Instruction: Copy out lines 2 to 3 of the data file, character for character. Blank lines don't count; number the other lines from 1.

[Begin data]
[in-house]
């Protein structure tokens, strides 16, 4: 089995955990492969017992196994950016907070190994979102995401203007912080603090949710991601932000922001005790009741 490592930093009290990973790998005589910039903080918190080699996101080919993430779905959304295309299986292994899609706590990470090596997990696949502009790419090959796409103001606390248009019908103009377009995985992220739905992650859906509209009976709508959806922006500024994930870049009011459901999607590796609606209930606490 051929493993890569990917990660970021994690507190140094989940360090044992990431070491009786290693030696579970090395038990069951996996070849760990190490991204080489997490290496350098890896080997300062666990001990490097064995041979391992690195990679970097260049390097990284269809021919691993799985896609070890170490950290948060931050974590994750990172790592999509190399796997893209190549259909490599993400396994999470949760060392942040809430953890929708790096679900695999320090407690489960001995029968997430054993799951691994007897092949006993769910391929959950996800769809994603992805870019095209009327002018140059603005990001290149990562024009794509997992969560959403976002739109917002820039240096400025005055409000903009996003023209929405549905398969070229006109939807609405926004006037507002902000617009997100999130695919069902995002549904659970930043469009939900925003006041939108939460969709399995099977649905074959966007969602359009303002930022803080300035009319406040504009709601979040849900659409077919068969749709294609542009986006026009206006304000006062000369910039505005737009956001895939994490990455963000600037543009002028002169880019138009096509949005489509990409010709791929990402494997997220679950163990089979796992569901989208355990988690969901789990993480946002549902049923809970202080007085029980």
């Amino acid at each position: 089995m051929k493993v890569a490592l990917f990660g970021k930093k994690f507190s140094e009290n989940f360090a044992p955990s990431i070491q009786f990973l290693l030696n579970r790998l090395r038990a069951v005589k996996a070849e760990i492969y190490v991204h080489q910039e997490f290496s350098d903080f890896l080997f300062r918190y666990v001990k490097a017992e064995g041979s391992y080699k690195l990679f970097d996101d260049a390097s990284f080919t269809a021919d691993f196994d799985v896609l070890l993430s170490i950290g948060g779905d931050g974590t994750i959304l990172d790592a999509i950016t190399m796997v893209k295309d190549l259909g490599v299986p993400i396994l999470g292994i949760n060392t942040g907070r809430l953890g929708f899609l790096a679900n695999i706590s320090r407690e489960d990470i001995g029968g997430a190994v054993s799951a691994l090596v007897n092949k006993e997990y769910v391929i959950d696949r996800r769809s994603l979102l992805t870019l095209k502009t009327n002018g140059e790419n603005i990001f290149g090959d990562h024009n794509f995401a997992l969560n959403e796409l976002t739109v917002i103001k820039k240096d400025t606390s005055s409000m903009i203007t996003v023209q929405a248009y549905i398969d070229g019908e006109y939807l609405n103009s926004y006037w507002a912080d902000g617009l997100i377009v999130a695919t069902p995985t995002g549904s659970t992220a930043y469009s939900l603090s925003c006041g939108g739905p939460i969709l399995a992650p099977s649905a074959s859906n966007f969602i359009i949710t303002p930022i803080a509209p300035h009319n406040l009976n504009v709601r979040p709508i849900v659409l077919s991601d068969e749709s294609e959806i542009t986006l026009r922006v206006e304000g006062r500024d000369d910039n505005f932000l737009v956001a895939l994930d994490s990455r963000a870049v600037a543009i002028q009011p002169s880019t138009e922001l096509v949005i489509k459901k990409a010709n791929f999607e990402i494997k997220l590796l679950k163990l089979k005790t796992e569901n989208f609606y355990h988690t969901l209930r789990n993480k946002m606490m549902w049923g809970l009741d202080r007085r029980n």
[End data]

């Protein structure tokens, strides 16, 4: 089995955990492969017992196994950016907070190994979102995401203007912080603090949710991601932000922001005790009741 490592930093009290990973790998005589910039903080918190080699996101080919993430779905959304295309299986292994899609706590990470090596997990696949502009790419090959796409103001606390248009019908103009377009995985992220739905992650859906509209009976709508959806922006500024994930870049009011459901999607590796609606209930606490 051929493993890569990917990660970021994690507190140094989940360090044992990431070491009786290693030696579970090395038990069951996996070849760990190490991204080489997490290496350098890896080997300062666990001990490097064995041979391992690195990679970097260049390097990284269809021919691993799985896609070890170490950290948060931050974590994750990172790592999509190399796997893209190549259909490599993400396994999470949760060392942040809430953890929708790096679900695999320090407690489960001995029968997430054993799951691994007897092949006993769910391929959950996800769809994603992805870019095209009327002018140059603005990001290149990562024009794509997992969560959403976002739109917002820039240096400025005055409000903009996003023209929405549905398969070229006109939807609405926004006037507002902000617009997100999130695919069902995002549904659970930043469009939900925003006041939108939460969709399995099977649905074959966007969602359009303002930022803080300035009319406040504009709601979040849900659409077919068969749709294609542009986006026009206006304000006062000369910039505005737009956001895939994490990455963000600037543009002028002169880019138009096509949005489509990409010709791929990402494997997220679950163990089979796992569901989208355990988690969901789990993480946002549902049923809970202080007085029980």
């Amino acid at each position: 089995m051929k493993v890569a490592l990917f990660g970021k930093k994690f507190s140094e009290n989940f360090a044992p955990s990431i070491q009786f990973l290693l030696n579970r790998l090395r038990a069951v005589k996996a070849e760990i492969y190490v991204h080489q910039e997490f290496s350098d903080f890896l080997f300062r918190y666990v001990k490097a017992e064995g041979s391992y080699k690195l990679f970097d996101d260049a390097s990284f080919t269809a021919d691993f196994d799985v896609l070890l993430s170490i950290g948060g779905d931050g974590t994750i959304l990172d790592a999509i950016t190399m796997v893209k295309d190549l259909g490599v299986p993400i396994l999470g292994i949760n060392t942040g907070r809430l953890g929708f899609l790096a679900n695999i706590s320090r407690e489960d990470i001995g029968g997430a190994v054993s799951a691994l090596v007897n092949k006993e997990y769910v391929i959950d696949r996800r769809s994603l979102l992805t870019l095209k502009t009327n002018g140059e790419n603005i990001f290149g090959d990562h024009n794509f995401a997992l969560n959403e796409l976002t739109v917002i103001k820039k240096d400025t606390s005055s409000m903009i203007t996003v023209q929405a248009y549905i398969d070229g019908e006109y939807l609405n103009s926004y006037w507002a912080d902000g617009l997100i377009v999130a695919t069902p995985t995002g549904s659970t992220a930043y469009s939900l603090s925003c006041g939108g739905p939460i969709l399995a992650p099977s649905a074959s859906n966007f969602i359009i949710t303002p930022i803080a509209p300035h009319n406040l009976n504009v709601r979040p709508i849900v659409l077919s991601d068969e749709s294609e959806i542009t986006l026009r922006v206006e304000g006062r500024d000369d910039n505005f932000l737009v956001a895939l994930d994490s990455r963000a870049v600037a543009i002028q009011p002169s880019t138009e922001l096509v949005i489509k459901k990409a010709n791929f999607e990402i494997k997220l590796l679950k163990l089979k005790t796992e569901n989208f609606y355990h988690t969901l209930r789990n993480k946002m606490m549902w049923g809970l009741d202080r007085r029980n």